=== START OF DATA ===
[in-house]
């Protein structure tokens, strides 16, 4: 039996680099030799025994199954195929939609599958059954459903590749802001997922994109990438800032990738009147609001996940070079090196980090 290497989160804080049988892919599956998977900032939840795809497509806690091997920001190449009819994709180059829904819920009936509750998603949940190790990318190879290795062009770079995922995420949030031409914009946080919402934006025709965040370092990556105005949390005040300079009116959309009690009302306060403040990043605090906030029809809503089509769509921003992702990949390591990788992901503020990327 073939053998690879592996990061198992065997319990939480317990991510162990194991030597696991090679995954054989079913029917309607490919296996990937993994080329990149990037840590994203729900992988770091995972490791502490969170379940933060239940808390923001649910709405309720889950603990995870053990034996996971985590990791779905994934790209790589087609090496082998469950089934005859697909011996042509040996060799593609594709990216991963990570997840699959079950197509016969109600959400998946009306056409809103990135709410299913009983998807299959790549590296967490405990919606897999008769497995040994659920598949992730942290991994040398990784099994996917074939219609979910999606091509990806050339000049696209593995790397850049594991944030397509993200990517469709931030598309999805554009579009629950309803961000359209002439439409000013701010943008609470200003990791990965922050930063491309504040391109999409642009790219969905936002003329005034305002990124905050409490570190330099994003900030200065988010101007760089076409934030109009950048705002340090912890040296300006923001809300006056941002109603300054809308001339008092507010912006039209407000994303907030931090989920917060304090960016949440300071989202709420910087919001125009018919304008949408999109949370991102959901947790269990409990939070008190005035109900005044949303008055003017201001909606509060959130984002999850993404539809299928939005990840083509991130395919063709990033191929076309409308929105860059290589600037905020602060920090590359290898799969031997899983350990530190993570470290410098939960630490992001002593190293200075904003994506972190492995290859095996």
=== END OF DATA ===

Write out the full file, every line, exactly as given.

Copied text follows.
[in-house]
């Protein structure tokens, strides 16, 4: 039996680099030799025994199954195929939609599958059954459903590749802001997922994109990438800032990738009147609001996940070079090196980090 290497989160804080049988892919599956998977900032939840795809497509806690091997920001190449009819994709180059829904819920009936509750998603949940190790990318190879290795062009770079995922995420949030031409914009946080919402934006025709965040370092990556105005949390005040300079009116959309009690009302306060403040990043605090906030029809809503089509769509921003992702990949390591990788992901503020990327 073939053998690879592996990061198992065997319990939480317990991510162990194991030597696991090679995954054989079913029917309607490919296996990937993994080329990149990037840590994203729900992988770091995972490791502490969170379940933060239940808390923001649910709405309720889950603990995870053990034996996971985590990791779905994934790209790589087609090496082998469950089934005859697909011996042509040996060799593609594709990216991963990570997840699959079950197509016969109600959400998946009306056409809103990135709410299913009983998807299959790549590296967490405990919606897999008769497995040994659920598949992730942290991994040398990784099994996917074939219609979910999606091509990806050339000049696209593995790397850049594991944030397509993200990517469709931030598309999805554009579009629950309803961000359209002439439409000013701010943008609470200003990791990965922050930063491309504040391109999409642009790219969905936002003329005034305002990124905050409490570190330099994003900030200065988010101007760089076409934030109009950048705002340090912890040296300006923001809300006056941002109603300054809308001339008092507010912006039209407000994303907030931090989920917060304090960016949440300071989202709420910087919001125009018919304008949408999109949370991102959901947790269990409990939070008190005035109900005044949303008055003017201001909606509060959130984002999850993404539809299928939005990840083509991130395919063709990033191929076309409308929105860059290589600037905020602060920090590359290898799969031997899983350990530190993570470290410098939960630490992001002593190293200075904003994506972190492995290859095996």